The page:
6. Let dry and reexamine everything you painted to check for drips and/or rough patches that need to be sanded and then resand.

7. Open up the ACE cabinet/trim paint and apply as I described here (it takes a specific technique and practice).

Tips for applying to staircase: I started to tape every spindle top and bottom which took FOREVER. So I decided to just take my time and be careful around the spindles instead. Overall the plan worked well. I painted the posts first, top to bottom, making sure not to get paint on the railings as much as possible. Then I painted the underside of the railing, one section at a time. If I got any paint on the upper section I wiped it with a damp paper towel just to smear it so it does not form a ridge as it sets. After one section underside was done I then did the top of the railing, making sure not to hit the already setting posts. I then completed the rest of the trim just planning where I could start and stop without forming a line. This paint looks awful as it dries so don't let yourself look at it until it is totally dry. If you do, you will want to go back and fix it which will just make it worse. I still do this after going through 5 gallons of this do yourself a favor and don't look!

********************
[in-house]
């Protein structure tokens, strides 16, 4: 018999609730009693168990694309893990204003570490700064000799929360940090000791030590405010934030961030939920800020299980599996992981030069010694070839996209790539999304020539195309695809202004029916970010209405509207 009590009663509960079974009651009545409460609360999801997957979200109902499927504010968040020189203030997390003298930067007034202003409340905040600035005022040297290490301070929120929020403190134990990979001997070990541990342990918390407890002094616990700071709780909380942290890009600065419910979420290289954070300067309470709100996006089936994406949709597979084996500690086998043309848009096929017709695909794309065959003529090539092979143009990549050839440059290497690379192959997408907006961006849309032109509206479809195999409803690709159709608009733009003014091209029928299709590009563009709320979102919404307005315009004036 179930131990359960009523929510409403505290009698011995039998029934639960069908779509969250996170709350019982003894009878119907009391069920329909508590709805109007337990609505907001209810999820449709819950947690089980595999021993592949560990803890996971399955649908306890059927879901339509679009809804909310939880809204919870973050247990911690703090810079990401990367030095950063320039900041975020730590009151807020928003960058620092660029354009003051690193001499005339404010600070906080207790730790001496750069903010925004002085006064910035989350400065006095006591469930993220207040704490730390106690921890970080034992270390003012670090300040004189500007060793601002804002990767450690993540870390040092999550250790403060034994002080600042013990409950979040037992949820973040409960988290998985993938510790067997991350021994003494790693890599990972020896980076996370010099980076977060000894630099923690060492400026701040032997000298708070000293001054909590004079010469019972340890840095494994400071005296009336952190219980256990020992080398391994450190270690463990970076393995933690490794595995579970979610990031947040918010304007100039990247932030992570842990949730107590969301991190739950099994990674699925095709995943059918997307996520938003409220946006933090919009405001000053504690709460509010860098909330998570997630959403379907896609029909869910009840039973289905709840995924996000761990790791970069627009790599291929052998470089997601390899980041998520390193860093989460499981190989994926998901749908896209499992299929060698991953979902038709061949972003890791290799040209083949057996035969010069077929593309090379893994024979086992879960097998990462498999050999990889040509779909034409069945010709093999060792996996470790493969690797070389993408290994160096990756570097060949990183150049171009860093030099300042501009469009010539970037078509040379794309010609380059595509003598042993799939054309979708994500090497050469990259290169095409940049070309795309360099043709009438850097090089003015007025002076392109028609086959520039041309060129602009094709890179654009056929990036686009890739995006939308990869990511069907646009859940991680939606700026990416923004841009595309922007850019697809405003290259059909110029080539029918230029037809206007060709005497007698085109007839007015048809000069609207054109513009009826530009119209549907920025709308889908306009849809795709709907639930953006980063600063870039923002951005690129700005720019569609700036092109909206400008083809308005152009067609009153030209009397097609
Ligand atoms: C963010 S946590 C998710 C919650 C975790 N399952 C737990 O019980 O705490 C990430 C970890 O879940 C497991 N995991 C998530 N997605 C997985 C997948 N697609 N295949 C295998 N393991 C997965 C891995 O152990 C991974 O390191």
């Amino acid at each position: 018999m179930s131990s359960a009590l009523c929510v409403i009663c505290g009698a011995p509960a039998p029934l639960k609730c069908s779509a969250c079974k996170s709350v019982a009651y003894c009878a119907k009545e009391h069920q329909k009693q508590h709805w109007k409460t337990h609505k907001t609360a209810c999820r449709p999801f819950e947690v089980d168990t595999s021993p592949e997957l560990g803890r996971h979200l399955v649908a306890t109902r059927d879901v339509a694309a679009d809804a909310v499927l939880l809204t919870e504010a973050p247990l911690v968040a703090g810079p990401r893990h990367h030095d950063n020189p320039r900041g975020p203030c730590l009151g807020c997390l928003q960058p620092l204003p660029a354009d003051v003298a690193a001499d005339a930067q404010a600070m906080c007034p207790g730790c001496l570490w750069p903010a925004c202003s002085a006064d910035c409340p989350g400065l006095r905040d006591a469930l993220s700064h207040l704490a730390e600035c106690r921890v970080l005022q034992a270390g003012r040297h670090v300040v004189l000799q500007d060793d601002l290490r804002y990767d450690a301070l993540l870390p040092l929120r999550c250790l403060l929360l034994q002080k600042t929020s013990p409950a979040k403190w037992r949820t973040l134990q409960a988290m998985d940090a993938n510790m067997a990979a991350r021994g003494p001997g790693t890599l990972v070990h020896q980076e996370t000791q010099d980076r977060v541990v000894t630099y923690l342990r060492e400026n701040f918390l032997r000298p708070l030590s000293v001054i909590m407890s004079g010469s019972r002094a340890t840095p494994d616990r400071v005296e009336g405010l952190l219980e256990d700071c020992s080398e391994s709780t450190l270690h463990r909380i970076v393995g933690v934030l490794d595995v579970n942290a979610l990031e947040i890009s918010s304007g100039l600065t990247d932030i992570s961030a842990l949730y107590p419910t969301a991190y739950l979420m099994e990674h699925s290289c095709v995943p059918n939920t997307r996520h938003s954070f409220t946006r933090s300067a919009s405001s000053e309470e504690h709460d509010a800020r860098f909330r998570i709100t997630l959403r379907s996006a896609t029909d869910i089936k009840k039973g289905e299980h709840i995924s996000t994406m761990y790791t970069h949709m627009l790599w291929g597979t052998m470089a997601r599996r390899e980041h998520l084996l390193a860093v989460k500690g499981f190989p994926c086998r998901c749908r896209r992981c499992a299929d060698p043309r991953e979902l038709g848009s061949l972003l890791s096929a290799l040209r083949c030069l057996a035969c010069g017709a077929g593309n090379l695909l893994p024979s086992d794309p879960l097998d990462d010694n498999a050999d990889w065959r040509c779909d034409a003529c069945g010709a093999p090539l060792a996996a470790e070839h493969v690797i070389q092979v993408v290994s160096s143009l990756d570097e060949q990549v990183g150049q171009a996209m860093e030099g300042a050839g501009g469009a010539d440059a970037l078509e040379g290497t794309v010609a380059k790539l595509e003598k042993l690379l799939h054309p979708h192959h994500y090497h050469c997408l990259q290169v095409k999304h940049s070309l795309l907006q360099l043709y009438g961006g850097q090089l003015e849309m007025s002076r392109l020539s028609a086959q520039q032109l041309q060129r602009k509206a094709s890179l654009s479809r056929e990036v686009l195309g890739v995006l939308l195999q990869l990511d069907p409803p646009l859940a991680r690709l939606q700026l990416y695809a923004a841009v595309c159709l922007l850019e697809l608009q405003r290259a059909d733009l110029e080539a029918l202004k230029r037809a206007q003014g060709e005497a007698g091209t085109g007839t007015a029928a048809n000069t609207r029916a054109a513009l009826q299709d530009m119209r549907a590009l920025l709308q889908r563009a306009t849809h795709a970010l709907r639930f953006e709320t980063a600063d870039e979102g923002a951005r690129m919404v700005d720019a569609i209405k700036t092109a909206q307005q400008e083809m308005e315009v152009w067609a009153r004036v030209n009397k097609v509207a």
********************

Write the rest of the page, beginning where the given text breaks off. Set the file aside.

8. Let the paint dry (no touching) for at least 24 hours, then examine for drips to sand off. Then apply a second coat in the same manner.

9. Let dry again for 24 hours and then apply a thin layer of polyurethane. Sand with fine sandpaper in between coats. Apply three coats of poly.

I only had to wait a couple of hours to reapply the poly which sped up the process. Be careful sanding as you can easily sand off your color and into the primer. Also I confess that at this point in the project I was getting tired of painting. So the railings and posts that will get a lot of wear got the full three coats of poly while the other trim just got looks the same to me.

10. After final coat is dry, remove tape and tarps and enjoy your masterpiece!

I did not repaint the spindles because they were already white and in pretty good shape. If you do need/want to repaint yours, use untinted 1-2-3 primer and 2 coats of the ACE paint in white (I used high-hiding white for the other trim in the house)

14 comments on "How-To: Transform a Staircase on the Cheap"
  1. Wow! That really made a huge difference! I love the change. I have that honey oak too.. I just thought I would replace it, and never thought of doing this! Great job!